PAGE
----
The American economy is in trouble. You can read it in the headlines: Dud housing mortgages. Runaway national debt. Spiralling credit card and consumer debt. Skyrocketing gas prices. Stagnant job and income growth.
America’s habit of living on borrowed time has finally come back to bite it in the ass.
But how can you, as an American, save yourself? Quite simple. Leave America, now. The corporations abandoned America long ago. You should too. Here’s why:
1. Taxes. Look at this chart. The mean personal income tax rate is just under 30%. For corporations it’s just under 40%. You can see now why many companies prefer to set up offshore than pay US taxes. Why aren’t you doing the same?
You could be working in Hong Kong and be paying 15%, which is the top rate ANYONE pays, no matter how rich you are. In Singapore, the rate is 20%. What’s more, you won’t be paying any STATE taxes either.
Sure, as an American expatriate, you’re still responsible for federal taxes. But the first $80,000 of your income is tax free. Plus you can take a deduction for any foreign taxes paid. This means you can earn up to $100,000 before you pay any US federal tax. If you earned that much, imagine cutting your tax bill from 30% to 15%.
2. Social Security. This is another reason why you should leave America right away. Have you ever wondered why the US personal savings rate is so low? It’s because of Social Security. As of now, 12.6% of your wages go to Social Security. And this isn’t a retirement program you have control over. The US government decides your benefits and when you can collect them. The money goes into low-return US Treasuries. You don’t get a choice.
What kind of return do you think you could get if you invested the money yourself? The stock market might not be doing well lately. But historically, the market has averaged 9% annual returns versus 4% for Treasuries. Factor in 3% for inflation and you can see why Social Security is so pathetic. In short, Social Security is a scam. Leave America and quit paying Social Security. Manage your own retirement.
3. Cars. There are probably only four cities in America you could live without an automobile (New York, Boston, Chicago and maybe San Francisco). Live anywhere else and you’re going to need a car. To work. To shop for food. To see your friends. Per capita car ownership in America is the highest of any country in the world. The American lifestyle is built around the car. But the dependency on cars (and therefore oil) has driven America into a perpetual war it cannot win to finance a way of living it cannot afford.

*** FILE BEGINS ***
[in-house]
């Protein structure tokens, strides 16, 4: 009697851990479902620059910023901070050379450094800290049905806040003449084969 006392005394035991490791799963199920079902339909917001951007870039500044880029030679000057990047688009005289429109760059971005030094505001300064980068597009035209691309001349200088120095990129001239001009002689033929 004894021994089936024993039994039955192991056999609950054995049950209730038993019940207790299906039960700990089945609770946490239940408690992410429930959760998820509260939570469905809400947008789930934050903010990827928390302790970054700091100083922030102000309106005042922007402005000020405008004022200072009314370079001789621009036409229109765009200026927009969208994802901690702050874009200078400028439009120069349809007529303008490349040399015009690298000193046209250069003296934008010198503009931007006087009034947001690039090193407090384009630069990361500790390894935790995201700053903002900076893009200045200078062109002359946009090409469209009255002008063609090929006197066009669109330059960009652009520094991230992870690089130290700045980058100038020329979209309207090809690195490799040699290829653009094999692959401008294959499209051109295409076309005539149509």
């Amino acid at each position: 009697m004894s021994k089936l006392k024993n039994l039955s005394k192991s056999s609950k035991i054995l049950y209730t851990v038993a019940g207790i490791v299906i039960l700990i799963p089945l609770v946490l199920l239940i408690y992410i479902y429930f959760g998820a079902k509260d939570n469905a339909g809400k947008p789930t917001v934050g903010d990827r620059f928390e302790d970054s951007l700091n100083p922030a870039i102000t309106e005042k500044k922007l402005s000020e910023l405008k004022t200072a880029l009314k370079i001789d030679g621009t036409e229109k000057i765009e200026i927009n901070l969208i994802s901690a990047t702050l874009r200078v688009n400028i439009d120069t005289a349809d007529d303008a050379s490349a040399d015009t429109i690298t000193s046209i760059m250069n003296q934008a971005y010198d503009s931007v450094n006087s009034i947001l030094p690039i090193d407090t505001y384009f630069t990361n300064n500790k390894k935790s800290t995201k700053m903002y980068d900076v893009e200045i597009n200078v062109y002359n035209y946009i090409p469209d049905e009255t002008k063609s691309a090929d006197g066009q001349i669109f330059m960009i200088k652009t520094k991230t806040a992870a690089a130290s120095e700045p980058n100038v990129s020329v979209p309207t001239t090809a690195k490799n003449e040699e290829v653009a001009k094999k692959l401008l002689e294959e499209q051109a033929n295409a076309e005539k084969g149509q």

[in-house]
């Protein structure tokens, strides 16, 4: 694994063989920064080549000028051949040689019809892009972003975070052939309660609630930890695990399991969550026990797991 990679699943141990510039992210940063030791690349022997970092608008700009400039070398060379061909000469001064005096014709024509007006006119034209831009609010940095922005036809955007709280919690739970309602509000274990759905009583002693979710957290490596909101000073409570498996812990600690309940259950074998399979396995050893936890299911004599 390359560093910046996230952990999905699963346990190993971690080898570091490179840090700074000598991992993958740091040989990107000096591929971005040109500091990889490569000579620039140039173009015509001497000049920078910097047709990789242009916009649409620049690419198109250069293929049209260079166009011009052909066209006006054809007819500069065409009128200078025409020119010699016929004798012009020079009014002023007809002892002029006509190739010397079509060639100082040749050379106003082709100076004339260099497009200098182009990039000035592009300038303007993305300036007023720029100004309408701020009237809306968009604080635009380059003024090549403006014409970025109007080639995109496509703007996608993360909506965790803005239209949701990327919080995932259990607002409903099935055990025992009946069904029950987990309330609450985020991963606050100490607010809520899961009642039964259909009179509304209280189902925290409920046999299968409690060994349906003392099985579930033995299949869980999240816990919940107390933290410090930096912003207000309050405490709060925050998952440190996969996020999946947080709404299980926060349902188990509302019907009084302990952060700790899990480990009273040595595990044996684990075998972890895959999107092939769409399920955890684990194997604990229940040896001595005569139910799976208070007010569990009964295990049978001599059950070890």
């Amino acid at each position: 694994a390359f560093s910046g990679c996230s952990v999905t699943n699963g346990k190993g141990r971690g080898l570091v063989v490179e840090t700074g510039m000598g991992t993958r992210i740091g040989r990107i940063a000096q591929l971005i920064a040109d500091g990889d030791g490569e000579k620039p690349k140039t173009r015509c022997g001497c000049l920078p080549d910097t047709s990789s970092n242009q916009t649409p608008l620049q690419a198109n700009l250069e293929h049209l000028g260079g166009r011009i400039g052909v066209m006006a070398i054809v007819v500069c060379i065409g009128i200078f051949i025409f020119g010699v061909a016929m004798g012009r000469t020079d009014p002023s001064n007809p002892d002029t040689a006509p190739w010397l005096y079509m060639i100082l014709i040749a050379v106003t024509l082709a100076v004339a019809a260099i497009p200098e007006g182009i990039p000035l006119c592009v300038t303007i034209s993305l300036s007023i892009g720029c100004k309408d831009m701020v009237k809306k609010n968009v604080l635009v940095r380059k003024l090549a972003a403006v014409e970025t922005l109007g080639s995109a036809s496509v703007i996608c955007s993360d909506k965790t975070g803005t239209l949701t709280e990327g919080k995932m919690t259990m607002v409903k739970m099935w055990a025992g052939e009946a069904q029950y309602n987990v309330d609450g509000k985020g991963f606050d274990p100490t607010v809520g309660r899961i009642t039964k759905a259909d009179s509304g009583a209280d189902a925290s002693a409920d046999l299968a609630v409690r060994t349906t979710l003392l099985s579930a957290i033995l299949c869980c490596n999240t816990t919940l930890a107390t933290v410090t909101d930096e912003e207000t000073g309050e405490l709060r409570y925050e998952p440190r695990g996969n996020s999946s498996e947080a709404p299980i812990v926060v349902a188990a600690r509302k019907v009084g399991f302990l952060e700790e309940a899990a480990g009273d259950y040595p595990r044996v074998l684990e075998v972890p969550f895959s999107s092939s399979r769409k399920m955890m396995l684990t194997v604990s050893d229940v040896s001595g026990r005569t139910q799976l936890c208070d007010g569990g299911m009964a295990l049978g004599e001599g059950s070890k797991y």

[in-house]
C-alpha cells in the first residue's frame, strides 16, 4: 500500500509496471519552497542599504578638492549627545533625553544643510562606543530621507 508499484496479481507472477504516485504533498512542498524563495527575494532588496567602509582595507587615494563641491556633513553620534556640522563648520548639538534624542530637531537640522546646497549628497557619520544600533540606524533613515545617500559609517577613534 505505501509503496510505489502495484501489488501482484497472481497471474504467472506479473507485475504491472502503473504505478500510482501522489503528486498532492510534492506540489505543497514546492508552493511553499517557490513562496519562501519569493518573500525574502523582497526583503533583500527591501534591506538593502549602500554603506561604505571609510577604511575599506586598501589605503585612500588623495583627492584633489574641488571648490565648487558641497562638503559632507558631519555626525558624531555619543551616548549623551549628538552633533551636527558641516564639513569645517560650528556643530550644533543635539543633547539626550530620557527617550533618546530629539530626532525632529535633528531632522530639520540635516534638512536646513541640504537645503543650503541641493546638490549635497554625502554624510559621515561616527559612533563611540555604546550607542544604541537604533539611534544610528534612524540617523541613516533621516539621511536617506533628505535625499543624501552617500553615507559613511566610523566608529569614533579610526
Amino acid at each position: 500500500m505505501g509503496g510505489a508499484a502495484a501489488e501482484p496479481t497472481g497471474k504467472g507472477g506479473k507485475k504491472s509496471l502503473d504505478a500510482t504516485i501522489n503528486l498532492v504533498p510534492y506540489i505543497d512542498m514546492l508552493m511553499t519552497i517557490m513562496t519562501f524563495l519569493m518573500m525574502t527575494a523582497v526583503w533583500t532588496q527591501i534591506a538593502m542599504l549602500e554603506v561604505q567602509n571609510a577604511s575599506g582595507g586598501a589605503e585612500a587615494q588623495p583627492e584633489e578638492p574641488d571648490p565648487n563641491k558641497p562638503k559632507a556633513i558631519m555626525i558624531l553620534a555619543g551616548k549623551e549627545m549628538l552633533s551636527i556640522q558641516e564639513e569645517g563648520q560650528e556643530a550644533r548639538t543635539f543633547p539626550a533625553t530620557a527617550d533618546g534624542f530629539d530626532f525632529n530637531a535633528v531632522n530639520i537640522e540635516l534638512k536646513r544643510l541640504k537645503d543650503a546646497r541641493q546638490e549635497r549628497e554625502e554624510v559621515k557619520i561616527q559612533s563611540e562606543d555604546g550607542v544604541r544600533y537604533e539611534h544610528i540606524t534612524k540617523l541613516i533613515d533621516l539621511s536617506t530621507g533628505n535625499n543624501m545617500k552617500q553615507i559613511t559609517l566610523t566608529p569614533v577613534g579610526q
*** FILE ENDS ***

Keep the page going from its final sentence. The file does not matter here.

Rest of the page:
A car is the second biggest purchase most Americans will ever make in their lives. But unlike your home, a car is a depreciating asset. It doesn’t get more valuable the longer you drive it. And you have to pay for gas (oil is still $100 per barrel). And you have to pay for maintenance. And just how many hours a day do you commute to work. An hour a day? Over a 40-year career, that adds up to 9600 hours spent in a car just to get to work. That’s more than an ENTIRE YEAR from your life.
Do you think foreigners live that way? Other countries have sensible transport policies. They have mass transit. America, however, is spread out. It has roads and highways and big box warehouse stores and drive-through fast food. Unless you live in one of the cities mentioned above, the only way to get around is to own a car.
4. Massive consumer debt. There are 50 million American households that can’t pay off their credit card balance every month. Their average debt load is $17,000. Why is that? You can blame advertising. America has some of the best marketers in the world that will seduce you into spending. You can blame a culture of buy now, pay later. You can blame a culture of Keeping up with the Joneses. But there’s probably a simpler explanation. Americans work hard. After working more than 40 hours a week, you probably feel entitled to spend a little money on yourself. But you have to pay for gas. You have to make your car payments. You pay up to 30% to the federal government, 12.6% to Social Security and who knows what in State taxes. And at the end of the week, you find that there isn’t much left to spend yourself. So you use the credit card. That’s why the average credit card balance is $17,000 in America.
Other countries don’t have this problem, especially Asian countries. They don’t have a culture of Keeping up with the Joneses. Sure, they like their iPods. But they don’t have to pay for foreign wars, gas or car payments. In the case of Japan and South Korea, they don’t even have to pay for their own security because America provides it for them!
What is different about Asia and America is Asia has a culture of saving, while America has a culture of debt. The average savings rate in China is 50%. Japan is 25%. South Korea is 35%. India is 22% The US? Zero. It’s no coincidence that a country in which 50 million households carry $17,000 in credit card debt has a household savings rate of NOTHING. China has a population of 1.3 billion people who have 714 million bank cards. But of that figure, just 5% are credit cards. The other 95% are debit cards, meaning the Chinese aren’t living on borrowed time.
5. Anemic economic growth. America is a mature economy. That means in good year, you can expect 3% economic growth. Now look at China. Since 1991, it’s grown anywhere between 7% and 15% annually. But you don’t have to live in a developing economy to enjoy fast economic growth. Developed economies such as Singapore and Hong Kong are expected to grow 4-5% each this year, respectively. That’s why people like billionaire investor Jim Rogers has decided to move to Singapore. A rising tide lifts all boats. If you wan to prosper, live in a fast-growing economy. Not a mature economy such as America.